Some states explicitly restrict retroactive relief. Oregon’s constitution states that punishments enacted by voters can only be modified in the legislature with a supermajority vote, rather than a simple majority. In 2019, the Oregon Legislature passed a landmark juvenile justice reform bill. One of the bill’s provisions was ending the automatic transfer into the adult system of 15- to 17-year-olds accused of certain crimes — a practice enacted by voters in a 1994 ballot measure. Because the bill did not have a supermajority of support, it was not retroactive. In fact, after first passing the bill, lawmakers went back and specifically amended the language to block people convicted before its passage from benefiting from relief if they ended up back in court for resentencing after its passage.
A similar dynamic has played out on the federal level. In 2010, the federal government passed the Fair Sentencing Act, which reduced the sentencing disparity between offenses for crack and powder cocaine from a ratio of 100-1 to a ratio of 18-1. This overdue reform was not applied retroactively until after the First Step Act passed in late 2018.
The First Step Act also amended 18 U.S. Code Section 924(c), to eliminate a practice known as Section 924(c) “stacking” — but only for future cases. Section 924(c) provides harsh mandatory minimum sentences for people who use or possess a gun during a violent felony or drug offense — at least five years for the first offense and 25 years for any subsequent offense. Before the passage of the First Step Act, federal prosecutors could “stack” multiple Section 924(c) violations in the same case. For example, someone with no prior criminal record who robbed three banks with a gun could face mandatory minimums of five years, 25 years and another 25 years, just for the gun enhancements.
“It was responsible for a lot of the most extreme and disproportionate sentences,” Liz Komar, counsel at The Sentencing Project, said in an interview.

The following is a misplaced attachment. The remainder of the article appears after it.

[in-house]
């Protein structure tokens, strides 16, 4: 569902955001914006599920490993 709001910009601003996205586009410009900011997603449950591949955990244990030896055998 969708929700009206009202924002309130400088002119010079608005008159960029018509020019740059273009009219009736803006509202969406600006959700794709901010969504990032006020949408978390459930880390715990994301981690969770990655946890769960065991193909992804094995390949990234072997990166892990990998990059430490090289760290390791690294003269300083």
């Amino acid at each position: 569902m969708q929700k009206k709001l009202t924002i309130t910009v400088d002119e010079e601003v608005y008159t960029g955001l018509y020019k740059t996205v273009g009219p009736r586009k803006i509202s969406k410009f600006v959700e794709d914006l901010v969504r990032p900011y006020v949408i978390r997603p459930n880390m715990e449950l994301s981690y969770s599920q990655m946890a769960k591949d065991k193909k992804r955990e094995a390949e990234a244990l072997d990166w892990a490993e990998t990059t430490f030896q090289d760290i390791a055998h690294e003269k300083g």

Senate Judiciary Chair Dick Durbin (D-Ill.) introduced a bill last month to make Section 924(c) reform retroactive after a similar bill died in the previous Congress. “But, of course, we’re in the middle of a federal election cycle that’s all about crime, a lot of which is gun crime. So it’s a much tougher battle to go back for the people who were cut out of the First Step Act,” Komar said.
“I really believe that it’s not moral to change a statute to the benefit of defendants without making it retroactive,” Mark Osler, a professor at the University of St. Thomas School of Law, said in an interview. “If something was wrong and we change it, to deny that benefit to the people who are in prison is unprincipled.”
The juvenile history bill in Washington emerged from people in prison talking in the yard and realizing that many of them were serving longer sentences because of their juvenile felony records, said Chelsea Moore, a founding co-director of Look2Justice, an inside-out organizing group in Washington state. They had already been punished for these offenses as kids, often with years in juvenile detention. But when they returned to court to be sentenced for adult convictions, prosecutors used their juvenile records to tack on additional years to their punishment — sometimes adding decades to their prison sentence. They were, effectively, being punished twice for the same offense.